Future Hall-of-Famer Ed Walsh made his White Sox debut, pitching in relief. It happened in Philadelphia, during a 9-3 loss to the A’s. Walsh threw one inning, giving up two hits and a run.
For the ninth time of the 1932 season, White Sox third baseman/second baseman Carey Selph struck out.
It is also the last time in 1932 that Selph whiffed, as he played another 89 games strikeout-free, setting a major league record.
(When was the record broken? Oh, in 1958, when another White Sox second baseman, Nellie Fox, went 98 games between strikeouts.)
Selph had a decent enough season, hitting .283/.341/.371 over 396 total at-bats tying and for seventh among position players with 1.0 WAR on the 49-102-1 White Sox. At a .325 winning percentage, 1932 was the worst White Sox team in history, although it still finished 7 1⁄2 games ahead of the cellar-dwelling Boston Red Sox.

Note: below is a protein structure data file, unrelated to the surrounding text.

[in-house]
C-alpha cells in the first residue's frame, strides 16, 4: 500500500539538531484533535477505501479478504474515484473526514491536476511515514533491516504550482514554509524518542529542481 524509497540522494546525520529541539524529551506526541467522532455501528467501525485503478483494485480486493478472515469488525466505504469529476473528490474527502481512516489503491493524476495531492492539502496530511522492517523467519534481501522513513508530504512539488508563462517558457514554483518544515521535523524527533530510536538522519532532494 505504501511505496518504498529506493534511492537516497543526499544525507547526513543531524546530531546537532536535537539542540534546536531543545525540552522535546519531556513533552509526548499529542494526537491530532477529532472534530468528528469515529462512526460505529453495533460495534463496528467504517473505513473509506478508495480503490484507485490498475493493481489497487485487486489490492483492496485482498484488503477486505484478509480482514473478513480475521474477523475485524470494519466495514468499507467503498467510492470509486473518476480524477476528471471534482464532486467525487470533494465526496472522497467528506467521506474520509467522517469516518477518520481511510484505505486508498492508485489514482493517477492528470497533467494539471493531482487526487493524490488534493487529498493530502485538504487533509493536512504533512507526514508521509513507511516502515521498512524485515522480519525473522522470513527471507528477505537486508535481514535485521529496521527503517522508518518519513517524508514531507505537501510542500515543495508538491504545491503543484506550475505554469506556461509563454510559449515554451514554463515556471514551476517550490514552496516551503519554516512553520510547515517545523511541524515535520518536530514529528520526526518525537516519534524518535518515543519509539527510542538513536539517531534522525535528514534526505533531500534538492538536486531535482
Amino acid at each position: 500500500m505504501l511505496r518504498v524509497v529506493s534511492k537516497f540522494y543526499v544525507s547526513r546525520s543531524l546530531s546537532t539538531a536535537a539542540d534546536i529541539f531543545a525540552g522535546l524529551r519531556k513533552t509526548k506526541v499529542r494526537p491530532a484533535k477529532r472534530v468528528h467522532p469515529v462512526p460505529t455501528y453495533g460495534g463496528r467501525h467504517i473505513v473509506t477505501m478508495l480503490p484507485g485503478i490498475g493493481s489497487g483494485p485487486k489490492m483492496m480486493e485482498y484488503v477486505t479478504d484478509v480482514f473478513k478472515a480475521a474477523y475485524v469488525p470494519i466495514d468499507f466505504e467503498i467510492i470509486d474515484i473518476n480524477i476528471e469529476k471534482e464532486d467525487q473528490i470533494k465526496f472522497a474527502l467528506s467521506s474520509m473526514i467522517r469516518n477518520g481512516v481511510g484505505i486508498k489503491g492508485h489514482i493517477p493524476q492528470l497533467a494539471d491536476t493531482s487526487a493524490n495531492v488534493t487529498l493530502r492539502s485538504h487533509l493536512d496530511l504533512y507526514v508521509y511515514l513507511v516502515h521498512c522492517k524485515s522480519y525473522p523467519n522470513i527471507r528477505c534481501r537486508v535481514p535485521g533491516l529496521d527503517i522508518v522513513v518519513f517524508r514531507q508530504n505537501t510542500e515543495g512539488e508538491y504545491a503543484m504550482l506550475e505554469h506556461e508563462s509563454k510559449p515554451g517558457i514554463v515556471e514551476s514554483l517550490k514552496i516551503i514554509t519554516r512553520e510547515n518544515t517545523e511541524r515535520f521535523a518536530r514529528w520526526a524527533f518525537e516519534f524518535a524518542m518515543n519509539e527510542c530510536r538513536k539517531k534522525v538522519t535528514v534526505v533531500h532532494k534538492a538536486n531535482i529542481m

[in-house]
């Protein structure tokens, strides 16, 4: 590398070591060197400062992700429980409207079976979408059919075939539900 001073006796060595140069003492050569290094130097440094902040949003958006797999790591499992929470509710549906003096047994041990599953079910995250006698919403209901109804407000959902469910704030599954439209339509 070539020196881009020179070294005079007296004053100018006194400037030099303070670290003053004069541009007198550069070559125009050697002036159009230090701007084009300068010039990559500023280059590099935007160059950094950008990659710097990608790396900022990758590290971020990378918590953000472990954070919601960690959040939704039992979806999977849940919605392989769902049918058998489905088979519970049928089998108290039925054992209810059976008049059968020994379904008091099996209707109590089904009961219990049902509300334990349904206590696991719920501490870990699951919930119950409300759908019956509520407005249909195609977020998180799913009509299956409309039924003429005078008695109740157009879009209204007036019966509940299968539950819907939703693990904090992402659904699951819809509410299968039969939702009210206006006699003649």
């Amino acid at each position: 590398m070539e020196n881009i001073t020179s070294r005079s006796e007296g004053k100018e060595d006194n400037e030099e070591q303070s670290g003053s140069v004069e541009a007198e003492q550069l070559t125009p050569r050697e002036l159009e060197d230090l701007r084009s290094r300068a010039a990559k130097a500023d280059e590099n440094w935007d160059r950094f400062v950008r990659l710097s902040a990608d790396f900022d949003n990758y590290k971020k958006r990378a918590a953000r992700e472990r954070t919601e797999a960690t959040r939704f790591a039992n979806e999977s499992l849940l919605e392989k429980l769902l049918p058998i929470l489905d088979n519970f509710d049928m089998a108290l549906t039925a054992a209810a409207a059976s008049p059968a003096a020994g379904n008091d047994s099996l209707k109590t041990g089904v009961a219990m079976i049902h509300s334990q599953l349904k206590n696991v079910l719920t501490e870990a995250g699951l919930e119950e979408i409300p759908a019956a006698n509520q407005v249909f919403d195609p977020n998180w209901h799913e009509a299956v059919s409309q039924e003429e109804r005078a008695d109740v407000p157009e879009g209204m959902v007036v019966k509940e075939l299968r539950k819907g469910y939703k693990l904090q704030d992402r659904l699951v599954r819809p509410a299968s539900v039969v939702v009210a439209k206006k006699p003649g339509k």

This would be Selph’s first full, but last overall major league season. He had been plucked from St. Louis in the Rule 5 draft before the 1932 season, and was swapped back to the Cardinals in the offseason. The St. Louis system was loaded, and Selph was sent to the minors, where he played his final two pro seasons for the Houston Buffaloes of the Texas League.
Chris Sale couldn’t have picked a better time to show the baseball world what type of pitcher he was, as on ESPN’s Sunday Night Baseball he tossed a complete game one-hitter, beating the Angels, 3-0, at U.S. Cellular Field. Sale was dominant, taking a no-hitter into the seventh inning before Mike Trout broke it up with a single to center. Chris would finish the night with seven strikeouts, and Trout would be the only Angels base runner.